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Summary:

Nothing like a hard dose of reality, administered by data. On Wednesday morning, media advisory Oliver & Ohlbaum bombarded guests at a brief…

Nothing like a hard dose of reality, administered by data. On Wednesday morning, media advisory Oliver & Ohlbaum bombarded guests at a briefing event with facts and analysis that give a fascinating numerical snapshot of where media businesses stand in the digital age.

Here are some of the highlights O&O founder and CEO Mark Oliver passed on…

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The internet’s not growing the overall advertising pot: “The long-term trend since 2002 is still broken and suggests advertisers are trying to save money (online), not put more money in to advertising. The internet offers more accountability, which is why the press has suffered so much.”

An upturn’s not good news for everyone: “The recovery is likely to see a continual shift in to direct internet marketing and e-commerce activity, rather than media.”

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The Long Tail is more of a rat’s tail…” Only one in 12 UK reality TV shows is a hit (two thirds flop), only one in 10 UK movies make £300,000, only one in eight UK TV dramas make it to season five.”

This is essentially an Indian Summer for traditional media – by 2013/14, the structural factors will dawn again. It will recover to a new industry structure.”

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Top tip for the future? “Move to a multiplatform offering. People who need to get value from a one-price product – those days are over – all areas of media and internet will become multiplatform.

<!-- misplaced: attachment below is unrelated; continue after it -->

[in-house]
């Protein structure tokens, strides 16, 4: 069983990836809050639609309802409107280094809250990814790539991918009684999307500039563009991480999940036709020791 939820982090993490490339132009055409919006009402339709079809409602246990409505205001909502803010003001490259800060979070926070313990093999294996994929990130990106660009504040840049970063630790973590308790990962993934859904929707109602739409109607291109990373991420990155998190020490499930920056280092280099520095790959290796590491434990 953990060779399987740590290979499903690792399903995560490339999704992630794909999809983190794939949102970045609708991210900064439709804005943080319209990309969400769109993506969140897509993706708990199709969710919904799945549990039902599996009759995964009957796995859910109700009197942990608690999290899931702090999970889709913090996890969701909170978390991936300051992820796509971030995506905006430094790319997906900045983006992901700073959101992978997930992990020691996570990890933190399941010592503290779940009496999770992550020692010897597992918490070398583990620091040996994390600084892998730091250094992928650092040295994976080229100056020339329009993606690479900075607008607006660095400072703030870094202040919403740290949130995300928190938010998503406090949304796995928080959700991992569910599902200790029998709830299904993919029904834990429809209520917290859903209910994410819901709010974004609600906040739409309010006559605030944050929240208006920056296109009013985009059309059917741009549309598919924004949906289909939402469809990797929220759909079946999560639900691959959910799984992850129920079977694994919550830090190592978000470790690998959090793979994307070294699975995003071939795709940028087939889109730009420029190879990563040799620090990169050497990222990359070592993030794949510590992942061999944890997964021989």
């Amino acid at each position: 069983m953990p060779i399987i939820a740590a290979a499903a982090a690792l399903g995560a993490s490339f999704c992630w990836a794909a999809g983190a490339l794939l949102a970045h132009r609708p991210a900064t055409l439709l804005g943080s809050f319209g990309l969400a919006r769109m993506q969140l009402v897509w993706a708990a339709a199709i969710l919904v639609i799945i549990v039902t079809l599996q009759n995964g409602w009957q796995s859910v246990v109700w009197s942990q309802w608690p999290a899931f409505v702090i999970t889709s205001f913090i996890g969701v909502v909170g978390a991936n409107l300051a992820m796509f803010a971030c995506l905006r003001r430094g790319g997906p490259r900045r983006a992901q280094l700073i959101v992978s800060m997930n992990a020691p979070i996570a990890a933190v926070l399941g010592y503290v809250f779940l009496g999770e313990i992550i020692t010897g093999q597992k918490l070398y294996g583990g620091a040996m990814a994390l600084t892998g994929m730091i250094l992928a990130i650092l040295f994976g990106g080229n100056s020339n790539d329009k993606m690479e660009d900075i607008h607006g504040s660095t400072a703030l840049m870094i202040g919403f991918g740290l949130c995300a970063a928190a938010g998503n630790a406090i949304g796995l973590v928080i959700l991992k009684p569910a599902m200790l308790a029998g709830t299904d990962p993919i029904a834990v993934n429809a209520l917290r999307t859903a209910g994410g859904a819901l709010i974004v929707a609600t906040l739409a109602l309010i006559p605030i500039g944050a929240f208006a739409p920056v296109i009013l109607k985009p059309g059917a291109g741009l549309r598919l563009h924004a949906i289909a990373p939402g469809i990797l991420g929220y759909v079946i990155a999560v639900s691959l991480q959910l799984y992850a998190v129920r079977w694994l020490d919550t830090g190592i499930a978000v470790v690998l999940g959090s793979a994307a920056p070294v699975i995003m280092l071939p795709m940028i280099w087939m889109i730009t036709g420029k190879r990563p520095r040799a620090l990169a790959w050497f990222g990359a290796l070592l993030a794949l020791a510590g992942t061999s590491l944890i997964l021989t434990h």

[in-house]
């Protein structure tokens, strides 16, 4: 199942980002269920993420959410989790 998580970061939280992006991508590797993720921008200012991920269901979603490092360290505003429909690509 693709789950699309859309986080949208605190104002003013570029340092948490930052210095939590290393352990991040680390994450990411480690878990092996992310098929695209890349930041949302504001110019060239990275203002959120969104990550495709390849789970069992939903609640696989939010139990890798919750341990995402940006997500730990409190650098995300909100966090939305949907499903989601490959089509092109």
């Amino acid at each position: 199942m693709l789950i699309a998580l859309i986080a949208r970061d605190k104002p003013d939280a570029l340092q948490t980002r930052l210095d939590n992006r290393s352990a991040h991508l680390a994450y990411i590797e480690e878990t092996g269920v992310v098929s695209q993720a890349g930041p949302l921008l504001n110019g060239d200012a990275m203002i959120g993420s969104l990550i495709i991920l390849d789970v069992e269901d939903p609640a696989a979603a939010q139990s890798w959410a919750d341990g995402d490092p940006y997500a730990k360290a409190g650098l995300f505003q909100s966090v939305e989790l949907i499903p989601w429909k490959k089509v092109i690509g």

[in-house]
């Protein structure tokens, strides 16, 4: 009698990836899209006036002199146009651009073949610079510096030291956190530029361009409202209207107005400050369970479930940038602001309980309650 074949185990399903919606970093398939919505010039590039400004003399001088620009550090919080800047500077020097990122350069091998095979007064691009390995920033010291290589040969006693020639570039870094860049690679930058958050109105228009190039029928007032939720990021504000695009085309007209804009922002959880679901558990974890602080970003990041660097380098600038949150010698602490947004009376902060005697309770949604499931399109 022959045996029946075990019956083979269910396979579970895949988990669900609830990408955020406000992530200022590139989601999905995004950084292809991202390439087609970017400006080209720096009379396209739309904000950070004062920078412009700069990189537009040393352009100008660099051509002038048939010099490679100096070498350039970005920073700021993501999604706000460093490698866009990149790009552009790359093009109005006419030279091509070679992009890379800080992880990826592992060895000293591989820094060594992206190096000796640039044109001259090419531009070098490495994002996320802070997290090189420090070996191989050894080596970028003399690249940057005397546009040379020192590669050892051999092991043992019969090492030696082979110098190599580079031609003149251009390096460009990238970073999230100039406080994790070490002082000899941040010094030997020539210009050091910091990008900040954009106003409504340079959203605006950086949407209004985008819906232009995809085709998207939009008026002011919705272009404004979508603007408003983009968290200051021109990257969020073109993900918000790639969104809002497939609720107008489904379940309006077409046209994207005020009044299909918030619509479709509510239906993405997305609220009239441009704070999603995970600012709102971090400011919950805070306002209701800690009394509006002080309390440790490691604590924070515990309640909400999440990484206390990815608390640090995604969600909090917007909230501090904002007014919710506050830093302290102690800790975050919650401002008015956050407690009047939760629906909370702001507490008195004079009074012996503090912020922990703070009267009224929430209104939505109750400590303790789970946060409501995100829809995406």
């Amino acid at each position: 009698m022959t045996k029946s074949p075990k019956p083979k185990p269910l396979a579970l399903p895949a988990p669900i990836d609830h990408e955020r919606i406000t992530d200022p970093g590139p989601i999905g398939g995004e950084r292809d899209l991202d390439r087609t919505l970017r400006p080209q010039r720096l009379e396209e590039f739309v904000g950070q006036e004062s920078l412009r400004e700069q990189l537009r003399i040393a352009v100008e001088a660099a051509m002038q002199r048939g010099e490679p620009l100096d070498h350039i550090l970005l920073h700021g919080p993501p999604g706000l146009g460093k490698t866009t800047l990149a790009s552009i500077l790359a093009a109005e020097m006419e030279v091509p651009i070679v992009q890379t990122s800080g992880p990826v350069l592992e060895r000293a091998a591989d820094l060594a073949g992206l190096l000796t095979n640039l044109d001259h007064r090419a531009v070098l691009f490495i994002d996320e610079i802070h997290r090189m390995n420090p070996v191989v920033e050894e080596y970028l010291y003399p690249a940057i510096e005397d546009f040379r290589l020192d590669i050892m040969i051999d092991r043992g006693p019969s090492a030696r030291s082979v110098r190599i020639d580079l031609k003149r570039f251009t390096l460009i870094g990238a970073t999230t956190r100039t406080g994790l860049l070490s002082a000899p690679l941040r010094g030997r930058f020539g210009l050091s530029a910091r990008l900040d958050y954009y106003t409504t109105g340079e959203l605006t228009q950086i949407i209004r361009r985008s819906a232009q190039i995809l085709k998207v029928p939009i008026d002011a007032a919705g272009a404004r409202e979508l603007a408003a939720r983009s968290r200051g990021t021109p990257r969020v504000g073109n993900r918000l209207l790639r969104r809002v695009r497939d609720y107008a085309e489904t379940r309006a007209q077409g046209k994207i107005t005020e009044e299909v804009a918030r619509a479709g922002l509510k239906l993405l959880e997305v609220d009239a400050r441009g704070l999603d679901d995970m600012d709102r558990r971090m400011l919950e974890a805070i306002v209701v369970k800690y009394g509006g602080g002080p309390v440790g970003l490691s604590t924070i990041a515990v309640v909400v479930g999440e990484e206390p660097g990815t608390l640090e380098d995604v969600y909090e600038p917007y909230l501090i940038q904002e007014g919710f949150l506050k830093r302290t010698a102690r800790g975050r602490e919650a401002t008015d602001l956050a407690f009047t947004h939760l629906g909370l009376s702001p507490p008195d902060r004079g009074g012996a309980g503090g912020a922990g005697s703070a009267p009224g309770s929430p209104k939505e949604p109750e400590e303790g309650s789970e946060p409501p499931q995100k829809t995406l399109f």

TV is likely to be one of the last truly mass-media experiences across platforms. TV’s importance in the media mix may increase – use of TV by other media will become increasingly important.”

Ian Hargreaves’ upcoming review of intellectual property law: “It may sound boring, but the fair use framework will become a vital issue.”

  1. “Only one in 12 UK reality TV shows is a hit (two thirds flop), only one in 10 UK movies make £300,000, only one in eight UK TV dramas make it to season five.”

    Where did this data come from? What’s the definition of a ‘hit’ and a ‘flop’ in reality TV? Shows can be a ‘flop’ and still make money for the producer. He implies 1 in 8 UK dramas making it to season 5 is bad…Is it? How many were only meant to be 1 or 2 seasons long? What’s the ratio in the US that make it to season 5?

    This comes across as sloppy metrics with no context.

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